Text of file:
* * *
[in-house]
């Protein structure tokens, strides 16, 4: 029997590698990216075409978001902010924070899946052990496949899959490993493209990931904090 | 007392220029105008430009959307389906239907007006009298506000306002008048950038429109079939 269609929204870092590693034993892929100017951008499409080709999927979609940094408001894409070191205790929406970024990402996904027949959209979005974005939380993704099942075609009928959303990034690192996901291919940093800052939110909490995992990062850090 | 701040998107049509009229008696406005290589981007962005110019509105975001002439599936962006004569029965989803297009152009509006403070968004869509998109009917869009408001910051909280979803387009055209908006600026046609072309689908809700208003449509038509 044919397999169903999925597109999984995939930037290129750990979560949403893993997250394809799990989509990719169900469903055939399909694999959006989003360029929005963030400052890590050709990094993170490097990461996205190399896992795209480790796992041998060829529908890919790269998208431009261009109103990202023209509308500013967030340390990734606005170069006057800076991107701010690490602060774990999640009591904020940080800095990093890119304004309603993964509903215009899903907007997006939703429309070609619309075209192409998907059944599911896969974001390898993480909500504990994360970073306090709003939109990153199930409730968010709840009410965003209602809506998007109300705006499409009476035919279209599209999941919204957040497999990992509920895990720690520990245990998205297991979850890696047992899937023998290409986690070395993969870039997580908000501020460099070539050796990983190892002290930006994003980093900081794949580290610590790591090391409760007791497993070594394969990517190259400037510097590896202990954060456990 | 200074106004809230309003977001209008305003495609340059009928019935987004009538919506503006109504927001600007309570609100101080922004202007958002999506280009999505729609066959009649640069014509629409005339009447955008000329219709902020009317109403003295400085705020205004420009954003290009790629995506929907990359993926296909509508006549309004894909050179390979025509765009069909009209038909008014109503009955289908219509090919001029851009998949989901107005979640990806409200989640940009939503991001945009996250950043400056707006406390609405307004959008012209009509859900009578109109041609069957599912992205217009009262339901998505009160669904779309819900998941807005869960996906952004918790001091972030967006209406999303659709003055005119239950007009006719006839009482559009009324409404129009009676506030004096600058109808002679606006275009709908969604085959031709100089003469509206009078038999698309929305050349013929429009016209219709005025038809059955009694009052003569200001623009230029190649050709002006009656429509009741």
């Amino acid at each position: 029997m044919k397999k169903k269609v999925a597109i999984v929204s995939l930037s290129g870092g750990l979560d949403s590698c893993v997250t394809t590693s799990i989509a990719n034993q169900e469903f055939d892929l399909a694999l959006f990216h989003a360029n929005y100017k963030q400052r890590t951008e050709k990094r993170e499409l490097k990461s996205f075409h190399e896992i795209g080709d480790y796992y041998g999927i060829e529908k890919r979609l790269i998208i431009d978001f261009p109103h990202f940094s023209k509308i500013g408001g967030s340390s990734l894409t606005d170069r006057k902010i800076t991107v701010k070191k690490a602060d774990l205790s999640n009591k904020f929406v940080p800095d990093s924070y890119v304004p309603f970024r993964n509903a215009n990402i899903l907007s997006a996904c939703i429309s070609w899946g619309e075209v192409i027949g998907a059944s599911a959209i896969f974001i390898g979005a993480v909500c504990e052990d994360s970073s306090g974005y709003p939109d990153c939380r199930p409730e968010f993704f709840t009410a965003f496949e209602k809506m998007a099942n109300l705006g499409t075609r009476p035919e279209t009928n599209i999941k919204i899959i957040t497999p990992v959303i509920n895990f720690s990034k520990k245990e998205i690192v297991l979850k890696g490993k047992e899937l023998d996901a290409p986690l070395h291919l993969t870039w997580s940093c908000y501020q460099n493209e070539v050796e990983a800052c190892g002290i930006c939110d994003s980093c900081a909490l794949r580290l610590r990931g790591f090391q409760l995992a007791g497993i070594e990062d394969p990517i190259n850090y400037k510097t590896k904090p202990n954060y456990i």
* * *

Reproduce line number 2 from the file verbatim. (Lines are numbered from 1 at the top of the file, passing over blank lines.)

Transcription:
């Protein structure tokens, strides 16, 4: 029997590698990216075409978001902010924070899946052990496949899959490993493209990931904090 | 007392220029105008430009959307389906239907007006009298506000306002008048950038429109079939 269609929204870092590693034993892929100017951008499409080709999927979609940094408001894409070191205790929406970024990402996904027949959209979005974005939380993704099942075609009928959303990034690192996901291919940093800052939110909490995992990062850090 | 701040998107049509009229008696406005290589981007962005110019509105975001002439599936962006004569029965989803297009152009509006403070968004869509998109009917869009408001910051909280979803387009055209908006600026046609072309689908809700208003449509038509 044919397999169903999925597109999984995939930037290129750990979560949403893993997250394809799990989509990719169900469903055939399909694999959006989003360029929005963030400052890590050709990094993170490097990461996205190399896992795209480790796992041998060829529908890919790269998208431009261009109103990202023209509308500013967030340390990734606005170069006057800076991107701010690490602060774990999640009591904020940080800095990093890119304004309603993964509903215009899903907007997006939703429309070609619309075209192409998907059944599911896969974001390898993480909500504990994360970073306090709003939109990153199930409730968010709840009410965003209602809506998007109300705006499409009476035919279209599209999941919204957040497999990992509920895990720690520990245990998205297991979850890696047992899937023998290409986690070395993969870039997580908000501020460099070539050796990983190892002290930006994003980093900081794949580290610590790591090391409760007791497993070594394969990517190259400037510097590896202990954060456990 | 200074106004809230309003977001209008305003495609340059009928019935987004009538919506503006109504927001600007309570609100101080922004202007958002999506280009999505729609066959009649640069014509629409005339009447955008000329219709902020009317109403003295400085705020205004420009954003290009790629995506929907990359993926296909509508006549309004894909050179390979025509765009069909009209038909008014109503009955289908219509090919001029851009998949989901107005979640990806409200989640940009939503991001945009996250950043400056707006406390609405307004959008012209009509859900009578109109041609069957599912992205217009009262339901998505009160669904779309819900998941807005869960996906952004918790001091972030967006209406999303659709003055005119239950007009006719006839009482559009009324409404129009009676506030004096600058109808002679606006275009709908969604085959031709100089003469509206009078038999698309929305050349013929429009016209219709005025038809059955009694009052003569200001623009230029190649050709002006009656429509009741």